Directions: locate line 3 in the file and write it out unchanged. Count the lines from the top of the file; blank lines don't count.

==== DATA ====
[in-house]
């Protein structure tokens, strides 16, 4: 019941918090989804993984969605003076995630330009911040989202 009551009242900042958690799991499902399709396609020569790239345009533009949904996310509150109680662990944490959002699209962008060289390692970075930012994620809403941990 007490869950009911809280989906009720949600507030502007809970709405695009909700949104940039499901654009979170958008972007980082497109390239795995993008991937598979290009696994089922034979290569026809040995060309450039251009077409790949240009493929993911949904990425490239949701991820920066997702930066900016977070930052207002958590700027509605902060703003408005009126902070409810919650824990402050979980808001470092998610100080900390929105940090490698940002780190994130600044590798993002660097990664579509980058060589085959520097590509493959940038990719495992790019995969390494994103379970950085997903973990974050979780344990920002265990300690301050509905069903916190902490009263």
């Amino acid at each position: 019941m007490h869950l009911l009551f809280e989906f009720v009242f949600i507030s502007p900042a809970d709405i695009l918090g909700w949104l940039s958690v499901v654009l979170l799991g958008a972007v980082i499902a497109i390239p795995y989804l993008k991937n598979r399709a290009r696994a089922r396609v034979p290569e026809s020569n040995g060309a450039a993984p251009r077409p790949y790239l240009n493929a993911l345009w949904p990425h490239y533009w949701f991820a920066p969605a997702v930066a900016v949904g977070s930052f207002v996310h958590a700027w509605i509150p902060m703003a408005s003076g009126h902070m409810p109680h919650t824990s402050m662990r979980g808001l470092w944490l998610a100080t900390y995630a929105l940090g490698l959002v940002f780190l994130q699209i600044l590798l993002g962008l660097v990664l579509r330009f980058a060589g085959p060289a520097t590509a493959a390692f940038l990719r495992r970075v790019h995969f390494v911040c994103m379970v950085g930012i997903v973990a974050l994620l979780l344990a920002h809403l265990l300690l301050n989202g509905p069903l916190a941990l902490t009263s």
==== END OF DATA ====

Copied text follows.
């Amino acid at each position: 019941m007490h869950l009911l009551f809280e989906f009720v009242f949600i507030s502007p900042a809970d709405i695009l918090g909700w949104l940039s958690v499901v654009l979170l799991g958008a972007v980082i499902a497109i390239p795995y989804l993008k991937n598979r399709a290009r696994a089922r396609v034979p290569e026809s020569n040995g060309a450039a993984p251009r077409p790949y790239l240009n493929a993911l345009w949904p990425h490239y533009w949701f991820a920066p969605a997702v930066a900016v949904g977070s930052f207002v996310h958590a700027w509605i509150p902060m703003a408005s003076g009126h902070m409810p109680h919650t824990s402050m662990r979980g808001l470092w944490l998610a100080t900390y995630a929105l940090g490698l959002v940002f780190l994130q699209i600044l590798l993002g962008l660097v990664l579509r330009f980058a060589g085959p060289a520097t590509a493959a390692f940038l990719r495992r970075v790019h995969f390494v911040c994103m379970v950085g930012i997903v973990a974050l994620l979780l344990a920002h809403l265990l300690l301050n989202g509905p069903l916190a941990l902490t009263s």